If there’s one thing that can shake off the ‘first of the month blues’ its that there’s the zippity return of the 3D Printshow to London’s fair streets, taking over Old Billingsgate from 4 – 6 September.
Yes, it’s a consumer-packed desktop-FDM-printer-athon. Yes, it will be full of wide-eyed, awestruck newbies and school trips. Yes, you probably won’t find anything new for the professional market. But, and it’s a big but, it will showcase a lot of varied and exciting works – usually in the art and fashion spheres – that might inspire some exciting new ideas of how to use the technology.
We’ll be there exactly for this reason, so here’s five things we recommend you check out during your visit:
#1: Software breeds hardware
Autodesk are on hand at the 3D Printshow with more news on its new desktop SLA printer – something we’re rather excited about – which should see and interesting bridging between its software for 3D content creating and physical 3D printing.
#2: Fancy fashions
Francis Bitonti is a fashion designer with penchant for 3D printing. Once you’ve waded through the vague language, air-kissing, and general luvvie-ness of this industry, fashion is really pushing how current 3D printing technologies are being used, with Bitonti one of the most open and knowledgeable about how it all comes together.
#3: Global love-in
3D Hubs started life as an online means to hook up with a nearby 3D printer that wasn’t being used by its owner and have your stuff printed. Since then, it’s international network now provides some of the most accurate feedback on what machines are being bought, which ones people are wanting to use, the materials that are in demand, and a bounty other information. Filemon Schoffer will talk about what people around the world are making – and what they want to make.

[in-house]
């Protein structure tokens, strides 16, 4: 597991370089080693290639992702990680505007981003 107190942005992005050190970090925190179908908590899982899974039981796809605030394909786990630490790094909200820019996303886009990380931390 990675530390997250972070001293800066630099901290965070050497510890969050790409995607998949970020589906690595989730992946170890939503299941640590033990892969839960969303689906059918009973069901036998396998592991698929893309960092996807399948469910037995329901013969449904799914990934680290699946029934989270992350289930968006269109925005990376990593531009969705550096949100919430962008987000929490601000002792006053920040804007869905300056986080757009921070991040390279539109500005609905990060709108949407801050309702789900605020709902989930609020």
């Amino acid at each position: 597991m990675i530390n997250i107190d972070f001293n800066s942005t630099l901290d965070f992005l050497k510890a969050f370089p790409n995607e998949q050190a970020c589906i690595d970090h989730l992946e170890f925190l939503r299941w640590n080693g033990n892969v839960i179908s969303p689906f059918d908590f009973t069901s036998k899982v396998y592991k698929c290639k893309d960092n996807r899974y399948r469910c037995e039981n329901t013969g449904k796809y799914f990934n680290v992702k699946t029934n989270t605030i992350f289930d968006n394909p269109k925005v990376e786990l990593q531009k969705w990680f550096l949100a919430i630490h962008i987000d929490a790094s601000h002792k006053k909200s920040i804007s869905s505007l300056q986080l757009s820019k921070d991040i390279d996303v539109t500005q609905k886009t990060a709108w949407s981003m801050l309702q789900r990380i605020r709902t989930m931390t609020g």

#4: Adobe’s arrival
Since Photoshop got it’s mucky kits into 3D printing we’ve been interested to see how far Adobe are willing to push into the 3D printing industry. With its presence at the 3D Printshow boosted by VP of digital imaging Winston Hendrickson, and Pete Falco, its lead engineer for the 3D functionality in Photoshop, we’ll be interested to see just what it can offer to the product design professionals out there.
#5: JLo’s monsters, machines and movies
Jason Lopes is not only a top man with a great anecdote, but he’s one of a select few at the heart of Hollywood’s love affair with 3D printing. Check out how Legacy Effects are using the technology to create blockbusters.